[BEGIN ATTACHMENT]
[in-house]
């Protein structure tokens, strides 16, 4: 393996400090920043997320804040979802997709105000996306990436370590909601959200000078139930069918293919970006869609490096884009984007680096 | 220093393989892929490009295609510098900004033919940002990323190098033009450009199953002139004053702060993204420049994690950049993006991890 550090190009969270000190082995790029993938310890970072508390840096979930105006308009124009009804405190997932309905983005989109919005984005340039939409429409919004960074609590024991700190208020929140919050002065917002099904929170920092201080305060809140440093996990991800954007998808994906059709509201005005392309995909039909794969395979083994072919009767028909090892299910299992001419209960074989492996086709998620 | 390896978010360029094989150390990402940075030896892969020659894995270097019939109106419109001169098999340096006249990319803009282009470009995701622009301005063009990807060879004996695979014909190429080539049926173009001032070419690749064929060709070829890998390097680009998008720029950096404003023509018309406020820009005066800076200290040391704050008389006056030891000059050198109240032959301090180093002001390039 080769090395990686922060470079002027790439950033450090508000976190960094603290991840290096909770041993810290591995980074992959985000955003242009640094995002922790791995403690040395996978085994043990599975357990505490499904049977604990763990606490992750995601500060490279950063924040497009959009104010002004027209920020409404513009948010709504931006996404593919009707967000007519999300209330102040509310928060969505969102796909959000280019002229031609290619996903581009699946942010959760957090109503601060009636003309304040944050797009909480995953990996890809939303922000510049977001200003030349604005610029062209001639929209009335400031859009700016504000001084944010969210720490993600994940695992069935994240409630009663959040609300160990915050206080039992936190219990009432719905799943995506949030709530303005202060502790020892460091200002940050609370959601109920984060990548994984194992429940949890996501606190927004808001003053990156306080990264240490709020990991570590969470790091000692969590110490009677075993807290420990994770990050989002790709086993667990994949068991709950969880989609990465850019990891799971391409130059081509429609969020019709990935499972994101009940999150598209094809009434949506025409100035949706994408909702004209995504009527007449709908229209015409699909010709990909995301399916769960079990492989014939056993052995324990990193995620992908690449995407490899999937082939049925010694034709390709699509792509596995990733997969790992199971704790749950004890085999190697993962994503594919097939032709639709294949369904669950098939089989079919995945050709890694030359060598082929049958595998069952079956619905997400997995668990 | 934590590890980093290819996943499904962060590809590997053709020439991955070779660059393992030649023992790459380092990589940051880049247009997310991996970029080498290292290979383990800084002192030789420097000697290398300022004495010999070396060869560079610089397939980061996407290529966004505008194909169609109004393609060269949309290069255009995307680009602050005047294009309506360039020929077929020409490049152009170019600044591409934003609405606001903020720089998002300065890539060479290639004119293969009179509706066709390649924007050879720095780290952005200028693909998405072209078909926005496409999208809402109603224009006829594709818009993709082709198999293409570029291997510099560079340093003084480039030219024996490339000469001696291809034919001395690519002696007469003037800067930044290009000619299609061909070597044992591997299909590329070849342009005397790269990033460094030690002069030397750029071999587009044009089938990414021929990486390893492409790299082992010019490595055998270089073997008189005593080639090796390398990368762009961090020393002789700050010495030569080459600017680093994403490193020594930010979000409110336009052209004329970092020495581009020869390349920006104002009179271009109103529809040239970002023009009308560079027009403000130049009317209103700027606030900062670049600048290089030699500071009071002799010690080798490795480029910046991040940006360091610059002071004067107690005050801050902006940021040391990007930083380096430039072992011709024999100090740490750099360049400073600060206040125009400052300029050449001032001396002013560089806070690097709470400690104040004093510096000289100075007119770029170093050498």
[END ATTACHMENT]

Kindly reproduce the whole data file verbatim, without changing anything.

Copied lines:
[in-house]
């Protein structure tokens, strides 16, 4: 393996400090920043997320804040979802997709105000996306990436370590909601959200000078139930069918293919970006869609490096884009984007680096 | 220093393989892929490009295609510098900004033919940002990323190098033009450009199953002139004053702060993204420049994690950049993006991890 550090190009969270000190082995790029993938310890970072508390840096979930105006308009124009009804405190997932309905983005989109919005984005340039939409429409919004960074609590024991700190208020929140919050002065917002099904929170920092201080305060809140440093996990991800954007998808994906059709509201005005392309995909039909794969395979083994072919009767028909090892299910299992001419209960074989492996086709998620 | 390896978010360029094989150390990402940075030896892969020659894995270097019939109106419109001169098999340096006249990319803009282009470009995701622009301005063009990807060879004996695979014909190429080539049926173009001032070419690749064929060709070829890998390097680009998008720029950096404003023509018309406020820009005066800076200290040391704050008389006056030891000059050198109240032959301090180093002001390039 080769090395990686922060470079002027790439950033450090508000976190960094603290991840290096909770041993810290591995980074992959985000955003242009640094995002922790791995403690040395996978085994043990599975357990505490499904049977604990763990606490992750995601500060490279950063924040497009959009104010002004027209920020409404513009948010709504931006996404593919009707967000007519999300209330102040509310928060969505969102796909959000280019002229031609290619996903581009699946942010959760957090109503601060009636003309304040944050797009909480995953990996890809939303922000510049977001200003030349604005610029062209001639929209009335400031859009700016504000001084944010969210720490993600994940695992069935994240409630009663959040609300160990915050206080039992936190219990009432719905799943995506949030709530303005202060502790020892460091200002940050609370959601109920984060990548994984194992429940949890996501606190927004808001003053990156306080990264240490709020990991570590969470790091000692969590110490009677075993807290420990994770990050989002790709086993667990994949068991709950969880989609990465850019990891799971391409130059081509429609969020019709990935499972994101009940999150598209094809009434949506025409100035949706994408909702004209995504009527007449709908229209015409699909010709990909995301399916769960079990492989014939056993052995324990990193995620992908690449995407490899999937082939049925010694034709390709699509792509596995990733997969790992199971704790749950004890085999190697993962994503594919097939032709639709294949369904669950098939089989079919995945050709890694030359060598082929049958595998069952079956619905997400997995668990 | 934590590890980093290819996943499904962060590809590997053709020439991955070779660059393992030649023992790459380092990589940051880049247009997310991996970029080498290292290979383990800084002192030789420097000697290398300022004495010999070396060869560079610089397939980061996407290529966004505008194909169609109004393609060269949309290069255009995307680009602050005047294009309506360039020929077929020409490049152009170019600044591409934003609405606001903020720089998002300065890539060479290639004119293969009179509706066709390649924007050879720095780290952005200028693909998405072209078909926005496409999208809402109603224009006829594709818009993709082709198999293409570029291997510099560079340093003084480039030219024996490339000469001696291809034919001395690519002696007469003037800067930044290009000619299609061909070597044992591997299909590329070849342009005397790269990033460094030690002069030397750029071999587009044009089938990414021929990486390893492409790299082992010019490595055998270089073997008189005593080639090796390398990368762009961090020393002789700050010495030569080459600017680093994403490193020594930010979000409110336009052209004329970092020495581009020869390349920006104002009179271009109103529809040239970002023009009308560079027009403000130049009317209103700027606030900062670049600048290089030699500071009071002799010690080798490795480029910046991040940006360091610059002071004067107690005050801050902006940021040391990007930083380096430039072992011709024999100090740490750099360049400073600060206040125009400052300029050449001032001396002013560089806070690097709470400690104040004093510096000289100075007119770029170093050498």